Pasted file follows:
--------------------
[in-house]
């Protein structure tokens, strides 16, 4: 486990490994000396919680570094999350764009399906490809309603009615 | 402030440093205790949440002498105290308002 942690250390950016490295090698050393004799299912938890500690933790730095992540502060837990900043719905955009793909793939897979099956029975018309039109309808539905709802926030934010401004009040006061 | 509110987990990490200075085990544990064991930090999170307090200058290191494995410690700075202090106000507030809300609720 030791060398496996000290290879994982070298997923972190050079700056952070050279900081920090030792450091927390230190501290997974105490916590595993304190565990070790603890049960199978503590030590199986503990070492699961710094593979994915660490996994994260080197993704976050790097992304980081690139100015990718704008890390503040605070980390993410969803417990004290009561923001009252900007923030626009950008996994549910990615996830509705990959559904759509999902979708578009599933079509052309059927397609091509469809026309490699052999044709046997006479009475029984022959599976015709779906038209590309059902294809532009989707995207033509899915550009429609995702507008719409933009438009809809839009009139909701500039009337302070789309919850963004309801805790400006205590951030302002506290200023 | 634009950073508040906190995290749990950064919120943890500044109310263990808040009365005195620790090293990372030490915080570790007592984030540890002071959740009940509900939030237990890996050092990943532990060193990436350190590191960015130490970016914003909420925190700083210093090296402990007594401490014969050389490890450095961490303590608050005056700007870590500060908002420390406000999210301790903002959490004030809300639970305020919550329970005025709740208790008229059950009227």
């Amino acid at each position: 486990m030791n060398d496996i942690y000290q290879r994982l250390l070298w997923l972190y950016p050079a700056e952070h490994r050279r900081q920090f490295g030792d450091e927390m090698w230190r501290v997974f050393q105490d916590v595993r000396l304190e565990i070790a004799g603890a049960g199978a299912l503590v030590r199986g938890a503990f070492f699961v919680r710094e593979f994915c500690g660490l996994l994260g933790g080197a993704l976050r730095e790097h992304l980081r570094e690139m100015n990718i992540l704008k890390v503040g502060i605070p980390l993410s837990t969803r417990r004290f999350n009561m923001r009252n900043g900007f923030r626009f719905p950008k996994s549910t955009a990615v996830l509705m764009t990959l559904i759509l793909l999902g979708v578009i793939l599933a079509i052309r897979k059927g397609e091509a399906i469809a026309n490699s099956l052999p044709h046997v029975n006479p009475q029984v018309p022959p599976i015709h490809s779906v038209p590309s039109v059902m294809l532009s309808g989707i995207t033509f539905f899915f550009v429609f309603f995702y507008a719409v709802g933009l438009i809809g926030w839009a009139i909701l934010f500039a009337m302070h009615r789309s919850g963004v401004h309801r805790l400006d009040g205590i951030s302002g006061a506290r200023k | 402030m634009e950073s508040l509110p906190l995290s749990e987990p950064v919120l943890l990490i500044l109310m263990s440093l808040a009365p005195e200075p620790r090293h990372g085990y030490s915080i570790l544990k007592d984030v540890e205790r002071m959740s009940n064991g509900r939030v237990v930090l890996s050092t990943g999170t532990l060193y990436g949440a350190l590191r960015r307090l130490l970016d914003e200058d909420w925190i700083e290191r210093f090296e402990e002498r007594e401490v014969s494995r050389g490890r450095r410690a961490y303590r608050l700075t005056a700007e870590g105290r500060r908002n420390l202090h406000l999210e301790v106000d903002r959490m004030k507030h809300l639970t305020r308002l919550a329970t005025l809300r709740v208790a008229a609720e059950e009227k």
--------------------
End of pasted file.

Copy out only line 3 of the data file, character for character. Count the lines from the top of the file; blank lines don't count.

């Amino acid at each position: 486990m030791n060398d496996i942690y000290q290879r994982l250390l070298w997923l972190y950016p050079a700056e952070h490994r050279r900081q920090f490295g030792d450091e927390m090698w230190r501290v997974f050393q105490d916590v595993r000396l304190e565990i070790a004799g603890a049960g199978a299912l503590v030590r199986g938890a503990f070492f699961v919680r710094e593979f994915c500690g660490l996994l994260g933790g080197a993704l976050r730095e790097h992304l980081r570094e690139m100015n990718i992540l704008k890390v503040g502060i605070p980390l993410s837990t969803r417990r004290f999350n009561m923001r009252n900043g900007f923030r626009f719905p950008k996994s549910t955009a990615v996830l509705m764009t990959l559904i759509l793909l999902g979708v578009i793939l599933a079509i052309r897979k059927g397609e091509a399906i469809a026309n490699s099956l052999p044709h046997v029975n006479p009475q029984v018309p022959p599976i015709h490809s779906v038209p590309s039109v059902m294809l532009s309808g989707i995207t033509f539905f899915f550009v429609f309603f995702y507008a719409v709802g933009l438009i809809g926030w839009a009139i909701l934010f500039a009337m302070h009615r789309s919850g963004v401004h309801r805790l400006d009040g205590i951030s302002g006061a506290r200023k | 402030m634009e950073s508040l509110p906190l995290s749990e987990p950064v919120l943890l990490i500044l109310m263990s440093l808040a009365p005195e200075p620790r090293h990372g085990y030490s915080i570790l544990k007592d984030v540890e205790r002071m959740s009940n064991g509900r939030v237990v930090l890996s050092t990943g999170t532990l060193y990436g949440a350190l590191r960015r307090l130490l970016d914003e200058d909420w925190i700083e290191r210093f090296e402990e002498r007594e401490v014969s494995r050389g490890r450095r410690a961490y303590r608050l700075t005056a700007e870590g105290r500060r908002n420390l202090h406000l999210e301790v106000d903002r959490m004030k507030h809300l639970t305020r308002l919550a329970t005025l809300r709740v208790a008229a609720e059950e009227k």